Supercritical Infusion
 

Certain inorganic crystalline materials can be infused into organic or polymeric substrates in a supercritical fluid medium. Further, organic ingredients that are insoluble in the substrate can also be infused similarly using a supercritical fluid medium. Such a process is quite significant, when a temperature sensitive ingredient has to be added into other substrate, such as polymeric resin or film. Infused products are superior in quality and desired functions, compared to melt-processed counterparts which are prone to have annealed, fused, and agglomerated morphology. Application fields are quite broad from pharmaceuticals, biomedical applications, multifunctional films, adding colorants or tints to the finished goods, controlled release materials, etc. The process can also be readily modified as encapsulation. Lee’s original work in collaboration with IMET Corporation and Northern Technologies International has received a couple of U.S. patents [7,217,749 and 7,217,750].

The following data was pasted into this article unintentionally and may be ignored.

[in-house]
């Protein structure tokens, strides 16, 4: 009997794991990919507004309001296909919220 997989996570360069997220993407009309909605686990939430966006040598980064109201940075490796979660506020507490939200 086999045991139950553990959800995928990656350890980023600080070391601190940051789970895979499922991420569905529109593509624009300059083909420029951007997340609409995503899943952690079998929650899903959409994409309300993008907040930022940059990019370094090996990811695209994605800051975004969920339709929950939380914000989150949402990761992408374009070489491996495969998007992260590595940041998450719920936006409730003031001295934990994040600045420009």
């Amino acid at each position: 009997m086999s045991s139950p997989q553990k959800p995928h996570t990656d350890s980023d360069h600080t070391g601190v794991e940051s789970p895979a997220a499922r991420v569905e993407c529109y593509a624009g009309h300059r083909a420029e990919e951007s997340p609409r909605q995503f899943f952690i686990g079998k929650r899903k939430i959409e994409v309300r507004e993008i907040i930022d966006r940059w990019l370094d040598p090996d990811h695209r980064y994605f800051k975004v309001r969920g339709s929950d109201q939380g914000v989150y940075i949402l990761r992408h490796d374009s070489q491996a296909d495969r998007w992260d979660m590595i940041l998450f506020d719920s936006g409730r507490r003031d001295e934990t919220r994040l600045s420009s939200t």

Lee’s graduate student team has investigated and elucidated the mechanic steps and processes of supercritical infusion of salt crystals into thermoplastic polymer resins and preformed films. The effectiveness of supercritical infusion process was demonstrated in terms of the final product quality in desired functions, lower temperature processing, uniform dispersion, reduction in raw material cost, etc. A wide range of applications are being studied for manufacturing multi-functional value-added superior-quality materials

 

 

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